So now it is your turn. Have a look through the entries - or look online, if you have internet access - and then vote for the project you like best, or which you think does most to make York an even better place to live and work.
It isn't an easy task. This term, admits Janet Hopton, there has been an extraordinary breadth of entries - from school, church and private home extensions and refurbishments to student halls of residence, residential developments, restaurants and major retail outlets.
But your vote matters. The Press People's Award is the only category voted for by members of the public. "It gives the people of York a chance to make their voice heard when it comes to what they admire about architecture in their city," says Janet.
"They may not agree with the professional judges but the more we can engage people in the whole question of ‘what is good design’ the better.”
Over to you.
How to vote for your favourite design
Read through the list of entries on these pages, read the in-depth information [PDF: 4MB], or better still go and see some of the larger, more public schemes for yourself, and choose the project you think is best.
Then vote via the online form at www.yorkpress.co.uk/designawards. Each reader is allowed one vote.
The deadline for voting is noon on Friday June 20: votes received after this cannot be counted.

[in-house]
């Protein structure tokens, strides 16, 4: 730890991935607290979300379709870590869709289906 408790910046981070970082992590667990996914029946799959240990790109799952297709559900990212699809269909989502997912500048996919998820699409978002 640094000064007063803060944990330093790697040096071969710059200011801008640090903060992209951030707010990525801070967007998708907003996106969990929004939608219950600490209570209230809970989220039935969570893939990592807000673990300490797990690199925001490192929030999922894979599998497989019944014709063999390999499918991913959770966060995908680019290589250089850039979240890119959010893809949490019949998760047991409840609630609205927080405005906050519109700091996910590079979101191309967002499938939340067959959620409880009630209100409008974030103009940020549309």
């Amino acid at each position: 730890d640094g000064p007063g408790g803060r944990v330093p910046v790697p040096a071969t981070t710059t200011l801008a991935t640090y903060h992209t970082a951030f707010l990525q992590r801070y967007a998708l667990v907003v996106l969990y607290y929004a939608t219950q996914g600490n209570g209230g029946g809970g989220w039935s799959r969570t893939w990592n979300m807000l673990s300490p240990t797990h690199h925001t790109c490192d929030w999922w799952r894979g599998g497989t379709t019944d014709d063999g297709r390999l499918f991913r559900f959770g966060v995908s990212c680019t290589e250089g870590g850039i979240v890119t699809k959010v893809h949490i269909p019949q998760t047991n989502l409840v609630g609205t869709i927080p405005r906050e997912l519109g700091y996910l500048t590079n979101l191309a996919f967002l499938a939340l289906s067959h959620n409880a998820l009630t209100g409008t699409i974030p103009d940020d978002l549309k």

The winner of The Press People's Award will be announced along with other category winners at the awards ceremony on Monday June 23.
Entries for the Press People's Award
1. 1&2 the Beeches, College Court, Dringhouses, architects Sayell Roth. Two 6-bedroomed semi-detached new homes in Dringhouses. "Our philosophy was to produce highly appealing modern homes, the design of which is not only sensitive to many people’s wish for as much privacy as is possible within a crowded town environment, but also to apply an authenticity of design to emulate the historic and unique Ashfield House... which sits directly next door."
2. 'Beehive', School lane, Upper Poppleton: Designer, Lee Hellewell/ CL Parker & Sons. Extension of former bungalow. "We chose a traditional design with a modern twist which was to use green oak and light reflecting glass."
3. St John Central, Carmelite Street, York, CSP Architects. "A simple 'L' shaped building is arranged around the perimeter of the site with building frontages at the back of the footpath clearly defining public and private domains. This creates a street environment with good enclosure."
4. Bootham School Arts Centre, architects Squires and Brown. "A creative core for the school, combining music, art, exhibition spaces and a performance auditorium for music, drama and dance."
5. This scheme has not entered the Press People's Award